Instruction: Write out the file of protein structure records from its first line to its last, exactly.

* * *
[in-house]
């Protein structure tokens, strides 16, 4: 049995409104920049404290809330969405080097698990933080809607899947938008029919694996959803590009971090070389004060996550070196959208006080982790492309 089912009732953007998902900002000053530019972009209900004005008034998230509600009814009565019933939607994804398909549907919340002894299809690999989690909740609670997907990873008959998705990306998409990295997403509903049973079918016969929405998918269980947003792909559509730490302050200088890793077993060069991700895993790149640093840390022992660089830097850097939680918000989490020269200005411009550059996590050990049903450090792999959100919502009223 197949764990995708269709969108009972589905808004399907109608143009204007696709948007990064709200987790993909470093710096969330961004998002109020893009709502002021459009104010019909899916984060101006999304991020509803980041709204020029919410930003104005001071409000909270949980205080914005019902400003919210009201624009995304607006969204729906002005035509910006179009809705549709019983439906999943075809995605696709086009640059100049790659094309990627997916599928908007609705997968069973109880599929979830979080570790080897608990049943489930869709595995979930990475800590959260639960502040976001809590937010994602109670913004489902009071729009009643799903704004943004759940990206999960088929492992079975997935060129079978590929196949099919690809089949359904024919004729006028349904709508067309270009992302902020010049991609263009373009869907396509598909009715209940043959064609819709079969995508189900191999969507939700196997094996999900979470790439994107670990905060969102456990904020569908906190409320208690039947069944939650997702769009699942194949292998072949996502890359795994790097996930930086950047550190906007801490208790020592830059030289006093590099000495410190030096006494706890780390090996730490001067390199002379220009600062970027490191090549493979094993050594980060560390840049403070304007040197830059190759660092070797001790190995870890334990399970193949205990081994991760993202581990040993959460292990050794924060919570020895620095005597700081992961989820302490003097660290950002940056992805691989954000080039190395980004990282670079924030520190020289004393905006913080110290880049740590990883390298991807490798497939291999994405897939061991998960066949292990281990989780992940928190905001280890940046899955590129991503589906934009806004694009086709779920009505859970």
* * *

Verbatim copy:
[in-house]
């Protein structure tokens, strides 16, 4: 049995409104920049404290809330969405080097698990933080809607899947938008029919694996959803590009971090070389004060996550070196959208006080982790492309 089912009732953007998902900002000053530019972009209900004005008034998230509600009814009565019933939607994804398909549907919340002894299809690999989690909740609670997907990873008959998705990306998409990295997403509903049973079918016969929405998918269980947003792909559509730490302050200088890793077993060069991700895993790149640093840390022992660089830097850097939680918000989490020269200005411009550059996590050990049903450090792999959100919502009223 197949764990995708269709969108009972589905808004399907109608143009204007696709948007990064709200987790993909470093710096969330961004998002109020893009709502002021459009104010019909899916984060101006999304991020509803980041709204020029919410930003104005001071409000909270949980205080914005019902400003919210009201624009995304607006969204729906002005035509910006179009809705549709019983439906999943075809995605696709086009640059100049790659094309990627997916599928908007609705997968069973109880599929979830979080570790080897608990049943489930869709595995979930990475800590959260639960502040976001809590937010994602109670913004489902009071729009009643799903704004943004759940990206999960088929492992079975997935060129079978590929196949099919690809089949359904024919004729006028349904709508067309270009992302902020010049991609263009373009869907396509598909009715209940043959064609819709079969995508189900191999969507939700196997094996999900979470790439994107670990905060969102456990904020569908906190409320208690039947069944939650997702769009699942194949292998072949996502890359795994790097996930930086950047550190906007801490208790020592830059030289006093590099000495410190030096006494706890780390090996730490001067390199002379220009600062970027490191090549493979094993050594980060560390840049403070304007040197830059190759660092070797001790190995870890334990399970193949205990081994991760993202581990040993959460292990050794924060919570020895620095005597700081992961989820302490003097660290950002940056992805691989954000080039190395980004990282670079924030520190020289004393905006913080110290880049740590990883390298991807490798497939291999994405897939061991998960066949292990281990989780992940928190905001280890940046899955590129991503589906934009806004694009086709779920009505859970």